Just about anyone who was dreaming of a white Christmas is about to have their dream come true. However, it many mean that many won’t be home for Christmas.
A massive, potentially dangerous winter weather event heading into the weekend is causing the plans of many across the United States to be either canceled or delayed, according to the Washington Examiner.
Dangerously low freezing temperatures and blizzard conditions were expected across much of the nation.
By Thursday afternoon, there had been more than 5,236 cancellations and 20,253 delays, according to FlightAware.
Those numbers were only expected to increase as record-breaking cold, life-threatening wind chills and large amounts of freezing rain and snow were expected in various areas nationwide, according to the National Weather Service.
Several airlines announced they were willing to waive cancellation and change fees as a motivator for people to pick a different time to travel that is likely a safer and more enjoyable time to travel, according to the Examiner.
Conditions described as “hazardous” by the National Weather Service were being caused by a strong arctic cold front pushing southward across the Plains.
It was then expected to shift eastward into the Ohio and Tennessee valleys.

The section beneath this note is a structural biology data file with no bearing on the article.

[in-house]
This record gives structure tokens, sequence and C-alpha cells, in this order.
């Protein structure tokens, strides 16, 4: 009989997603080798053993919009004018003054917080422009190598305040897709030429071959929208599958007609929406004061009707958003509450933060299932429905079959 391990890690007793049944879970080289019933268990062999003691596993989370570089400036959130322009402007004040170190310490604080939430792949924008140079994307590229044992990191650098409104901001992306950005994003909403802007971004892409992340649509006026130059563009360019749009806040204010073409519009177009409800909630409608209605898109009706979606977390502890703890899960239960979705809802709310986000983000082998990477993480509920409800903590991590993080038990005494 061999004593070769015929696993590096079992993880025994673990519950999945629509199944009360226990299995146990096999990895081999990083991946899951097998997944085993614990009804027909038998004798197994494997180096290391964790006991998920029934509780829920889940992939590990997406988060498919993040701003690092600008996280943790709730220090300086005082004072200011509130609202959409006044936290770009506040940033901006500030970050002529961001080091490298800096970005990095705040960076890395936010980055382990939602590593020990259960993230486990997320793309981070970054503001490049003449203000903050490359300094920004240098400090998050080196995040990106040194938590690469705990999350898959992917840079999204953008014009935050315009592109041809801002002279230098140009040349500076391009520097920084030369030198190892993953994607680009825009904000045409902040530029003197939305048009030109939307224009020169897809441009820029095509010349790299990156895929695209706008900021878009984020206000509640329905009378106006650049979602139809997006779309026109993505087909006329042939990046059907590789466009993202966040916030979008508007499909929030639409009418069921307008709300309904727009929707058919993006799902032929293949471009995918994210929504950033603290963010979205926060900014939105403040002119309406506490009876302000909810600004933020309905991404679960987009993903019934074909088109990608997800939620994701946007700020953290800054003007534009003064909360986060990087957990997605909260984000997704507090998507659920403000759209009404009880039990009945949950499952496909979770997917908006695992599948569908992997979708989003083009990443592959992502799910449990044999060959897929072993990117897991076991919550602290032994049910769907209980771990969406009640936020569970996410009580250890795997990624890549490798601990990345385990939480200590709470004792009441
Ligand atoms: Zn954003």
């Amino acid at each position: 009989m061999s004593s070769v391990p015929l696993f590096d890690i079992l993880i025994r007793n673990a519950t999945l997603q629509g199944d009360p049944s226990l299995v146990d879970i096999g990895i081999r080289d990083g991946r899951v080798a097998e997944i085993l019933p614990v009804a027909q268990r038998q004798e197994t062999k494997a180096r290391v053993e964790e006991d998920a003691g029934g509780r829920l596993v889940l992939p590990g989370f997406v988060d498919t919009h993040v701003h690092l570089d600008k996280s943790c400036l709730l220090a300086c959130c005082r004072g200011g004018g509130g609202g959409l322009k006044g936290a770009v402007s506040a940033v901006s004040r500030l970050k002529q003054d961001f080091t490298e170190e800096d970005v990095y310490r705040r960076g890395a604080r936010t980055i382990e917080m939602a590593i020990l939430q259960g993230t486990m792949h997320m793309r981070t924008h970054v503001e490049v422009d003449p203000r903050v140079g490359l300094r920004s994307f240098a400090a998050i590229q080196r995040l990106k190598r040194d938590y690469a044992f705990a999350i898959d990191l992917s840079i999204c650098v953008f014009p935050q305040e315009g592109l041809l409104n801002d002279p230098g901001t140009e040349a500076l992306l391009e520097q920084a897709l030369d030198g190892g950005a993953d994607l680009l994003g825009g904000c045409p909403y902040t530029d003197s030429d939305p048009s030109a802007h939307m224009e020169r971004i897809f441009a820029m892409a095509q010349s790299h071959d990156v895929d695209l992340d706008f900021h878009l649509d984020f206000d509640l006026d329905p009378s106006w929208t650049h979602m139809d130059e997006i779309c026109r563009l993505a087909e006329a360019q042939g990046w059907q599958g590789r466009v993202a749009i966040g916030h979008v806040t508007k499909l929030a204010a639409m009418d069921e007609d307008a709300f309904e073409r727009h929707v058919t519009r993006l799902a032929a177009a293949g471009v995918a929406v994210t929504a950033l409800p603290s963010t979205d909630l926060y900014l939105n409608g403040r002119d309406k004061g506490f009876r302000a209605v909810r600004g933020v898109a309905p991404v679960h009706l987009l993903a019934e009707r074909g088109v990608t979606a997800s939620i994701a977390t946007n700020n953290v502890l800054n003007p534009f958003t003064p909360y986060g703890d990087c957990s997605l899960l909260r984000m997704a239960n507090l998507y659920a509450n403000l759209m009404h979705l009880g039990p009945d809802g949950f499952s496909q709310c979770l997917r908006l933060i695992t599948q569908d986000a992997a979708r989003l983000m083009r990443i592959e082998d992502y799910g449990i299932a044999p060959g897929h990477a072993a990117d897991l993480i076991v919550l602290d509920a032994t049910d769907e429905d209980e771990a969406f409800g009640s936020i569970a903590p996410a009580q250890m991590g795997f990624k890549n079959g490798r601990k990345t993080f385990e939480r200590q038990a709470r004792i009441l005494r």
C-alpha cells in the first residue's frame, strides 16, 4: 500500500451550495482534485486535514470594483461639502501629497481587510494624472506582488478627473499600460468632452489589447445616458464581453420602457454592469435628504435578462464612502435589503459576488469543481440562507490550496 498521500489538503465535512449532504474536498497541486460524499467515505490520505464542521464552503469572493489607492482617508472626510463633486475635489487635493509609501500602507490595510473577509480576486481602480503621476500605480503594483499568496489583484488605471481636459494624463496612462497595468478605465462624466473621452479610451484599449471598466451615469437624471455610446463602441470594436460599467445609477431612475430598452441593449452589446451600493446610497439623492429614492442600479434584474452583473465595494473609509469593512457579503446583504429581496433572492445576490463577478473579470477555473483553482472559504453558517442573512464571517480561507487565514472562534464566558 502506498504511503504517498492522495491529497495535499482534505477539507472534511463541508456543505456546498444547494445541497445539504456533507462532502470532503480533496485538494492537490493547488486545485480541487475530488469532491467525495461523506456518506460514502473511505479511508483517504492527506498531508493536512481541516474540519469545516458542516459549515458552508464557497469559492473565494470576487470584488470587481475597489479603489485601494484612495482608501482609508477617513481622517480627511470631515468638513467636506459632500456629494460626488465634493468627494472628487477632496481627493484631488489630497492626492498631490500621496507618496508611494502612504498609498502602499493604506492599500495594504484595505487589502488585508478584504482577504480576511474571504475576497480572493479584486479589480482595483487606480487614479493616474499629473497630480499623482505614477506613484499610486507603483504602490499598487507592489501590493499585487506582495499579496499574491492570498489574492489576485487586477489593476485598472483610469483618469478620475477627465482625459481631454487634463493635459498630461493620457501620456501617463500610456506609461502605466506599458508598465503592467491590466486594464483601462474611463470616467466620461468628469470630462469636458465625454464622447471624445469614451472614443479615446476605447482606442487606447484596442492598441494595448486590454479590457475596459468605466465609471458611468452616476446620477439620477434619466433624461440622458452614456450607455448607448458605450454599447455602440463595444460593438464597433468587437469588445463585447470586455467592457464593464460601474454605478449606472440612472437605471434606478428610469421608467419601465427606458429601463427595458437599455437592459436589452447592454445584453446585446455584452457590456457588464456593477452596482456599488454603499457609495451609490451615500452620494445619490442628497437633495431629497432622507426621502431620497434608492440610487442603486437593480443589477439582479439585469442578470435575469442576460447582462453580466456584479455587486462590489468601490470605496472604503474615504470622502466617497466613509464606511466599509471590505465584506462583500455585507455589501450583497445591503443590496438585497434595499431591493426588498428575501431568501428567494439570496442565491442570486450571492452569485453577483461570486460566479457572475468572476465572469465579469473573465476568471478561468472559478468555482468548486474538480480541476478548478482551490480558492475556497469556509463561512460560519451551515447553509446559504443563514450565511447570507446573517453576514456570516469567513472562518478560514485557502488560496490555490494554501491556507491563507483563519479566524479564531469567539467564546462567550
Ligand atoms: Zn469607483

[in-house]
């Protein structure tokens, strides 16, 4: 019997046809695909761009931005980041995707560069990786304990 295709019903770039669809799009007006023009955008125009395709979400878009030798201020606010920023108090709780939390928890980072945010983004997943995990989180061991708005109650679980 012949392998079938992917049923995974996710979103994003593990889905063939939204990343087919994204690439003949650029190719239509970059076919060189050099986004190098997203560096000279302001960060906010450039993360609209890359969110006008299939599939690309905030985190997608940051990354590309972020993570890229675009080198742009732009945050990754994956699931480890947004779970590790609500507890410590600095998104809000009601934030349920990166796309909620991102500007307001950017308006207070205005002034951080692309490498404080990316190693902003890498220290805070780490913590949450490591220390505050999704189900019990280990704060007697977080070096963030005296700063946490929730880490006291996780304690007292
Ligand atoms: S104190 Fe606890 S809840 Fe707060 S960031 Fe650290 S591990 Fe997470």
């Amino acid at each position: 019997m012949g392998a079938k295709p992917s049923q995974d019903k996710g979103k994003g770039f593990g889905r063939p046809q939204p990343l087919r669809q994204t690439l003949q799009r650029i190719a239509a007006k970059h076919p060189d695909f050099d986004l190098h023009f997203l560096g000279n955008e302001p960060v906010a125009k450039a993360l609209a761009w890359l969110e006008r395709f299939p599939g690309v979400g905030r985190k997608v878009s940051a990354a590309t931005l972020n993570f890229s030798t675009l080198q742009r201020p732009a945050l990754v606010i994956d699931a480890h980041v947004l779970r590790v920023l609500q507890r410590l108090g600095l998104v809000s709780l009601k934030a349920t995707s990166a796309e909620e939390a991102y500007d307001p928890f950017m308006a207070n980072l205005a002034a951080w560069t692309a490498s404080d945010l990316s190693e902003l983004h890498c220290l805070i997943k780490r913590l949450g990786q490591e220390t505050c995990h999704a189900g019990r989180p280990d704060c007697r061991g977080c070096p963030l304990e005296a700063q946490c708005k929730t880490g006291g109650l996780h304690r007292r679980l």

As the front rolled through, the central High Plains areas had temperatures that plunged 50 degrees Fahrenheit in only a few hours.
At the same time, the central and northern Plains and northern Rockies experienced sub-zero temperatures. Wind gusts have been as high as 60 mph.
The areas that are getting hit the hardest by the inclement weather are the Midwest and the Central Plains, according to Forbes.
Not only are these areas experiencing heavy snowfall and high winds, but visibility is expected to be near zero with a great deal of blowing and drifting snow.
Winter weather alerts and wind chill alerts have been issued in at least 37 states so far, according to CNN.
Some of the alerts reach as far south as Texas.
The gusting winds and areas having heavy snow are anticipated to experience issues involving downed power lines and power loss.
The frigid temperatures are anticipated to last into the Christmas holidays.
That will make this Christmas the coldest one in approximately 40 years in areas such as the Plains and the Midwest, CNN reported.
This article appeared originally on The Western Journal.